Princeton’s offense has improved vastly from last year. After having the country’s worst offense last season, the Tigers now average 2.31 goals per game. A big part of that has been the freshmen. Rookie Ryan Kuffner is tied with sophomore David Hallisey for the team lead with nine points.

On the back end Princeton has relied heavily on netminder Colton Phinney, who has a .937 save percentage. He’s also been the backbone of Princeton’s penalty kill. It dropped out of the top-five recently but still sits at 16th with a .860 conversion rate.

Where Princeton Scored Its Goals From In The First Half (Interactive)

So far this season, Princeton’s offense is averaging more than last year. The Tigers score 2.31 goals per game, as opposed to 1.30 goals per game, which ranked last in the country that year. There are several factors behind the increased output, including more familiarity with the team’s systems. I took seven of the shot charts from the first half (I’m missing all the road games except for Penn State) and compiled a shot chart where Princeton’s goals were scored from.

https://public.tableau.com/shared/R2G49C78C?:display_count=yes

Princeton Hockey Mailbag

Ryan Kuffner splits Penn State defenders

It’s the holidays, there’s no hockey and just a little bit of a break. But before I take some time off, here’s a Princeton hockey mailbag for the first half of the season.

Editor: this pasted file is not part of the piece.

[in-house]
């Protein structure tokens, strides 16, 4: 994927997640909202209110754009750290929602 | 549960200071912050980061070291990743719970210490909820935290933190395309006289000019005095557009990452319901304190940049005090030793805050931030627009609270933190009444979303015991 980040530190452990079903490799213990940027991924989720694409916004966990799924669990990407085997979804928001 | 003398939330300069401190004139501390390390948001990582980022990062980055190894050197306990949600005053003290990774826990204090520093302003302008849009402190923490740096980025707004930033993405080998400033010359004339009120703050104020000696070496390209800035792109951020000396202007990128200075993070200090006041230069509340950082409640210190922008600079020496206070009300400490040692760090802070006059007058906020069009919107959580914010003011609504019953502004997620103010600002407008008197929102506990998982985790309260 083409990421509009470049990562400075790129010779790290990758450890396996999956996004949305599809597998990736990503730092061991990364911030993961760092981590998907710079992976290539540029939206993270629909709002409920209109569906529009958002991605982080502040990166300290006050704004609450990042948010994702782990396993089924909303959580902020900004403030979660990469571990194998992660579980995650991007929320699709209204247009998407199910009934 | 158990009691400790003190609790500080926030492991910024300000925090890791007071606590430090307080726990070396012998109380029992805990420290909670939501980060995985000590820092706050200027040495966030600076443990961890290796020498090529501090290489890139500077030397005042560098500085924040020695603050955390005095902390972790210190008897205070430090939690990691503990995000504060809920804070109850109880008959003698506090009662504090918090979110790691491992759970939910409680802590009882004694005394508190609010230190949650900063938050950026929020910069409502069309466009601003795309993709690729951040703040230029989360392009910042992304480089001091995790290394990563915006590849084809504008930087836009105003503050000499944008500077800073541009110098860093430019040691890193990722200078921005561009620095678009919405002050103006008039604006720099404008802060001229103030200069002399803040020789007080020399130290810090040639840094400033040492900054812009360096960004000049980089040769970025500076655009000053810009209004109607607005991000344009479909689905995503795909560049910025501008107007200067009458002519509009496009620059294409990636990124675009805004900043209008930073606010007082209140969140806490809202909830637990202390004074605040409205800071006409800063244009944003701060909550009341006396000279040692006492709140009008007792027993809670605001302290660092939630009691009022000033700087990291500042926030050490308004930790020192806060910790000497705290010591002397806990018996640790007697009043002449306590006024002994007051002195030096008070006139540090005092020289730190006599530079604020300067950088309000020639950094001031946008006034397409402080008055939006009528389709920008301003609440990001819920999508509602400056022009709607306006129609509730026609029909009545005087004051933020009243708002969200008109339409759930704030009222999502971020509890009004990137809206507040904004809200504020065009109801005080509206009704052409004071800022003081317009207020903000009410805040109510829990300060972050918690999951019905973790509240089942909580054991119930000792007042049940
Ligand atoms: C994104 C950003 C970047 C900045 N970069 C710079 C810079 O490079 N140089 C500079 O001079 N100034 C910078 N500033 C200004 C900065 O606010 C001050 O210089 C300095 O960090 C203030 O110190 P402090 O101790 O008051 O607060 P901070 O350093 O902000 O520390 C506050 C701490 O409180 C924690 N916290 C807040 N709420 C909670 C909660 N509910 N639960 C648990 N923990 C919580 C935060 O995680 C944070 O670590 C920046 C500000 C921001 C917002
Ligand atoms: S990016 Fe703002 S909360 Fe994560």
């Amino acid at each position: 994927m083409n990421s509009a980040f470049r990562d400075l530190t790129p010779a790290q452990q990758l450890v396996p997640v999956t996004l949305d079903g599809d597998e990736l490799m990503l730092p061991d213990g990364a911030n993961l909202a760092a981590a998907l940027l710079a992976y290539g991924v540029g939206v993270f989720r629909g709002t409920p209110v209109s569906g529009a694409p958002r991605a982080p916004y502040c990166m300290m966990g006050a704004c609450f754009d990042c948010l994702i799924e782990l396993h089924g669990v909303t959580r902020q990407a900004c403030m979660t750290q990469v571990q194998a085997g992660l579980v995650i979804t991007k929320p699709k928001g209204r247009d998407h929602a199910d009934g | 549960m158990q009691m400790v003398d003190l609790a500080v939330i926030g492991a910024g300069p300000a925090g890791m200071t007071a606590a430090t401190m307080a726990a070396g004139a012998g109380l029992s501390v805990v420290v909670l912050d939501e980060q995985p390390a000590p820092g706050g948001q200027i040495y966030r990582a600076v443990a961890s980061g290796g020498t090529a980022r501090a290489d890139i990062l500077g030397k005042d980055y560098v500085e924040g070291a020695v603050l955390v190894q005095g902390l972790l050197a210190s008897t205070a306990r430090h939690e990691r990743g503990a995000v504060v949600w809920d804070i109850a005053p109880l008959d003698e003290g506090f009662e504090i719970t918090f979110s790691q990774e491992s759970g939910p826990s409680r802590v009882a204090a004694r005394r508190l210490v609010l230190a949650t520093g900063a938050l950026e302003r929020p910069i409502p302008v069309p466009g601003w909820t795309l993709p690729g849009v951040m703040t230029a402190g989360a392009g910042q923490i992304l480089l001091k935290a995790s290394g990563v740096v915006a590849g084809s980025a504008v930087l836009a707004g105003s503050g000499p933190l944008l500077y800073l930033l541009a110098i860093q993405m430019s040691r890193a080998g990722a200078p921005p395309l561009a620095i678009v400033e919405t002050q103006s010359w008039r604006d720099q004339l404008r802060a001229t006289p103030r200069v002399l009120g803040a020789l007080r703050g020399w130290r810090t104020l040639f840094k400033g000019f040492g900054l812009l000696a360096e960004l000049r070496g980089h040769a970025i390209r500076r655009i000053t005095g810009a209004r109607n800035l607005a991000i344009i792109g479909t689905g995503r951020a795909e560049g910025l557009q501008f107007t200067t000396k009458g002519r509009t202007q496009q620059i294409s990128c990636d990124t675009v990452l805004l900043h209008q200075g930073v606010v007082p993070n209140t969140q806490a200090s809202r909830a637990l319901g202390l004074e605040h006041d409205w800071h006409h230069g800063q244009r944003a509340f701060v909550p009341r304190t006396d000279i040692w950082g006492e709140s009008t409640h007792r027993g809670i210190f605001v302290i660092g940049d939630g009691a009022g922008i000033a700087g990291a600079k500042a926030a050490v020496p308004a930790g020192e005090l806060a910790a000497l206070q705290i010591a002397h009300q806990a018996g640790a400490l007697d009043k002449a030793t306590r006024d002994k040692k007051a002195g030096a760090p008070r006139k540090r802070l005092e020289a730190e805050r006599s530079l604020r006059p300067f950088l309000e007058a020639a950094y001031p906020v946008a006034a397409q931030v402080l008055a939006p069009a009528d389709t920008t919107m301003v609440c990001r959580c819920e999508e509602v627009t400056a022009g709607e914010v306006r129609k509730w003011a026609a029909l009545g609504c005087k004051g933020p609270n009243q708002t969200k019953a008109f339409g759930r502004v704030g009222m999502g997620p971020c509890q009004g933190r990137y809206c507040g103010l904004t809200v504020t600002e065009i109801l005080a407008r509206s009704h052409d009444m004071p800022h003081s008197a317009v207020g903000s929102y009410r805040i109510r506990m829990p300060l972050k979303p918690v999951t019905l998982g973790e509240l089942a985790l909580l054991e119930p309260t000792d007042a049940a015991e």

If you have any additional questions for a future mailbag, you can tweet me @icehockeystick, tweet the blog @puhockeyblog, or email me at jashvinapshah@gmail.com.

https://twitter.com/davependrys/status/675116530460434433

Definitely faster. The Tigers have actually relied on their freshmen in recent history, and they’ve had many rookies who’ve been thrust into important roles. We saw that last year, with Eric Robinson and David Hallisey contributing on offense and Joe Grabowski earning to-pairing minutes on defense. But none of the freshmen have put up numbers the way Max Veronneau and Ryan Kuffner have.

It usually takes a semster for freshmen to really adjust to the collegiate game, but the two have benefitted from chemstiry created in junior hockey. They’re both skilled players, and so is Alex Riche. I knew they’d contribute and probably lead the team, but I didn’t realize their contributions would be this much.